True Letters From a Fictional Life by Kenneth Logan

100-Character Breakdown: A young adult novel with a unique protagonist and setting that make its coming out story feel fresh.

Genre: Young adult, LGBTQ

Publisher: HarperTeen (June 2016)

true-letters-from-a-fictional-lifeComing out stories sometimes feel overdone in LGBTQ young adult lit, but luckily the characters in Kenneth Logan’s debut novel True Letters From a Fictional Life keep the story fresh. James Liddell is a 17-year-old soccer player with a sort-of girlfriend named Theresa, but we know from the letters he writes  — all locked away in his desk — that he’s not exactly interested in her. James is gay, and it’s a secret he only reveals in his letters. But when someone steals some of his letters and mails them out, his secret spirals out of his control. Now he has to come out much faster than he intended, find out who stole the letters, and make things work with Topher, the guy he’s interested in.

The Vermont setting of a small, mostly white, and upper-middle class town works well with the story. There’s tension with Aaron, one of the out gay kids at James’ school, and this setting allows Logan to explore diversity with Derek, James’ black, Christian friend. It’s nice to see some exploration of religion, albeit briefly. James, Derek, Theresa, Topher and the rest of the characters are also well-rounded. James is an especially interesting character; he might be gay, but he still doesn’t understand it. He compares himself to Aaron, who fits several stereotypes, and the letter he writes to him is a complex exploration of his perspective. And James’ circle makes his coming out process feel more fresh. He has the sort-of girlfriend, the soccer team, his friends, and his family, including his 10-year-old brother Rex. His relationship with Rex is one of the most interesting and genuine parts of the book.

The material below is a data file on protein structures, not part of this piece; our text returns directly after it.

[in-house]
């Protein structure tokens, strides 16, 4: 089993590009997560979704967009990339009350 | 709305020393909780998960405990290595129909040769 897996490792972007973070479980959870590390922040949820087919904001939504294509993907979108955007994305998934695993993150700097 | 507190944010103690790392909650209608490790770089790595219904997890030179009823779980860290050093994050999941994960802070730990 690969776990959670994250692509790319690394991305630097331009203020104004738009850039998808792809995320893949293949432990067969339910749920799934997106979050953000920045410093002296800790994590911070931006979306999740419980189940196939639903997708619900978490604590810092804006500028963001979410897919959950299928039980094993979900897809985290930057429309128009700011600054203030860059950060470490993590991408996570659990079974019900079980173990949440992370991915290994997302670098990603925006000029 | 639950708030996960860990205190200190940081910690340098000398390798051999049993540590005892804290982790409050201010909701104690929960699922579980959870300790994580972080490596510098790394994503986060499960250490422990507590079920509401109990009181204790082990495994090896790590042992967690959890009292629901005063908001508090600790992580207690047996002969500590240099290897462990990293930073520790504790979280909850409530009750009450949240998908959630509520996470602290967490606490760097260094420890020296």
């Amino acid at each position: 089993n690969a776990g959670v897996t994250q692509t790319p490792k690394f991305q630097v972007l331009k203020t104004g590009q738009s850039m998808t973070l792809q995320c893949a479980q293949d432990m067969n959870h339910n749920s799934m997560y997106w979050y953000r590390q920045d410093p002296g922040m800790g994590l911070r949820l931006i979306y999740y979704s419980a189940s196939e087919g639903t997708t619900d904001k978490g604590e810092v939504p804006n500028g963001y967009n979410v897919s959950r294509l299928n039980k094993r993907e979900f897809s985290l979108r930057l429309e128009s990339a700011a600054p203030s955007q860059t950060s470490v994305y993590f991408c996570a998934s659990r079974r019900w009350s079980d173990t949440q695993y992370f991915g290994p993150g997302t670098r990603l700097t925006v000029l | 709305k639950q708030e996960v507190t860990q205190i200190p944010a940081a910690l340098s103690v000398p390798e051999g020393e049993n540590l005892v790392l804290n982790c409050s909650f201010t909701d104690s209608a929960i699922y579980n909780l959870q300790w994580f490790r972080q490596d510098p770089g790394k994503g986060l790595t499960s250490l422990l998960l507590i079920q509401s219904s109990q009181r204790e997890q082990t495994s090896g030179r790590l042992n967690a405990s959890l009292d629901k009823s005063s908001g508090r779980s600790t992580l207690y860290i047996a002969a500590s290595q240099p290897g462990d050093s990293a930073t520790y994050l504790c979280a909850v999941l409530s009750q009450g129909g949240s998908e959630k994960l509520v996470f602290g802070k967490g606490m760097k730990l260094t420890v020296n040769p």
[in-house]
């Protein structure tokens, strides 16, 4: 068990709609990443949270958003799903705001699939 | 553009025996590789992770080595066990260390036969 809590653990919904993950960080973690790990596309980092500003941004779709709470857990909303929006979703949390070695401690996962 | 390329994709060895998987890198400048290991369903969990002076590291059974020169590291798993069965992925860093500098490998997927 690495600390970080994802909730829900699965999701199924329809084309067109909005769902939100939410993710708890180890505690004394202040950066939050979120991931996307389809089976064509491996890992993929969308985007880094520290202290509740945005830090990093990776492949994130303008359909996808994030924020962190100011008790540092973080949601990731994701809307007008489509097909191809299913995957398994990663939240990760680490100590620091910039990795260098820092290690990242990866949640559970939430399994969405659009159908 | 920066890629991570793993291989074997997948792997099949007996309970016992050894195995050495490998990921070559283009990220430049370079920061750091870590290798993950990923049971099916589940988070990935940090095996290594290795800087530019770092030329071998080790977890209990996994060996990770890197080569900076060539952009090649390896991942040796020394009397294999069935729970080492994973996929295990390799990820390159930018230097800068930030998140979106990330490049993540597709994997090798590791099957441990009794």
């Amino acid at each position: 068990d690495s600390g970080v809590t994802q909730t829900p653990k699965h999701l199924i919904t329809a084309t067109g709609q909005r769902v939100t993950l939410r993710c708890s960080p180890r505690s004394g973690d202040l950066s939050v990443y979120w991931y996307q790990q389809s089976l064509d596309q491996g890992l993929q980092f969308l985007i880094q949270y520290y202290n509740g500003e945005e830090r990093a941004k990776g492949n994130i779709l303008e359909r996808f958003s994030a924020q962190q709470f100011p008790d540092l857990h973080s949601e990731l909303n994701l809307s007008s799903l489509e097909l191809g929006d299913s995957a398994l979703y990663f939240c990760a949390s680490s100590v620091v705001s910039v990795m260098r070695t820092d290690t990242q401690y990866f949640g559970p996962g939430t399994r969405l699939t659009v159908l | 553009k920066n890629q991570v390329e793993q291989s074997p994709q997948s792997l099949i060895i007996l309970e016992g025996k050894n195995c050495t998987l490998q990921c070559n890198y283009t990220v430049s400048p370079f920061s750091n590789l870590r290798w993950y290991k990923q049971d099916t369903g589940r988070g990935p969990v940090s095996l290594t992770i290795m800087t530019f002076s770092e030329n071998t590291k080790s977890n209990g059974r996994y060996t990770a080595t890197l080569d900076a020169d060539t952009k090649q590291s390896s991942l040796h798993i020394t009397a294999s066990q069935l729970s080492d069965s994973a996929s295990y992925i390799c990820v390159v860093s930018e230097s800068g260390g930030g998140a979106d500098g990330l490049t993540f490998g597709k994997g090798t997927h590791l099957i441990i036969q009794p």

Oddly enough, the plot with the letters is probably the least successful part of the novel. The letters that James writes do a lot to expand his character, but the mystery of who stole his letters feels overdone. The released diary trope isn’t very original, and that part of this novel simply feels familiar. It doesn’t add much to the story besides expediting James’ coming out process. It’s a bit disappointing considering the rest of the novel works so well. But looking beyond that flaw, True Letters From a Fictional Life stands well on its own. With a unique main character, a good blend between humor, drama, and romance, and strong, believable writing, Logan’s debut is a clear success.

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2 comments

  1. I hadn’t heard of this book before now. I do think the whole “released secret diary” trope is a little overdone unless it’s told in a fresh way. Seeing that I haven’t really read many coming out stories, I think I might give this a try. Thanks for the recommendation!

    Liked by 2 people

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